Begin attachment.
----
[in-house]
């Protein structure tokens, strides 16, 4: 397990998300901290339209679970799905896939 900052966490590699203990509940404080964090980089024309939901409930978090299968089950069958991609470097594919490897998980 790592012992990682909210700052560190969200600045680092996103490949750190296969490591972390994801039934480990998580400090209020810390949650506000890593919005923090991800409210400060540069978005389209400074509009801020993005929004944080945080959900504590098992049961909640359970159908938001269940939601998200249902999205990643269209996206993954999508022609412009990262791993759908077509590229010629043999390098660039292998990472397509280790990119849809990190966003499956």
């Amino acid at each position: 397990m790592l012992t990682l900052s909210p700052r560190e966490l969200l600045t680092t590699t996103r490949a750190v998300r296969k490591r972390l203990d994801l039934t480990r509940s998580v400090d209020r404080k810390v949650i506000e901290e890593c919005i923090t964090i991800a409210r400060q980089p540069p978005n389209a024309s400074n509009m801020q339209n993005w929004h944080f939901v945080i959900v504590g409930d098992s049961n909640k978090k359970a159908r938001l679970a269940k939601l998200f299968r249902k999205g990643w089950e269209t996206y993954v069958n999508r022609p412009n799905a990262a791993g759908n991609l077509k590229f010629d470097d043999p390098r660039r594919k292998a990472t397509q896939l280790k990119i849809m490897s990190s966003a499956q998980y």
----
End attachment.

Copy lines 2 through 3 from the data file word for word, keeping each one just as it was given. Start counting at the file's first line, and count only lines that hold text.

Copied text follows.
């Protein structure tokens, strides 16, 4: 397990998300901290339209679970799905896939 900052966490590699203990509940404080964090980089024309939901409930978090299968089950069958991609470097594919490897998980 790592012992990682909210700052560190969200600045680092996103490949750190296969490591972390994801039934480990998580400090209020810390949650506000890593919005923090991800409210400060540069978005389209400074509009801020993005929004944080945080959900504590098992049961909640359970159908938001269940939601998200249902999205990643269209996206993954999508022609412009990262791993759908077509590229010629043999390098660039292998990472397509280790990119849809990190966003499956």
């Amino acid at each position: 397990m790592l012992t990682l900052s909210p700052r560190e966490l969200l600045t680092t590699t996103r490949a750190v998300r296969k490591r972390l203990d994801l039934t480990r509940s998580v400090d209020r404080k810390v949650i506000e901290e890593c919005i923090t964090i991800a409210r400060q980089p540069p978005n389209a024309s400074n509009m801020q339209n993005w929004h944080f939901v945080i959900v504590g409930d098992s049961n909640k978090k359970a159908r938001l679970a269940k939601l998200f299968r249902k999205g990643w089950e269209t996206y993954v069958n999508r022609p412009n799905a990262a791993g759908n991609l077509k590229f010629d470097d043999p390098r660039r594919k292998a990472t397509q896939l280790k990119i849809m490897s990190s966003a499956q998980y």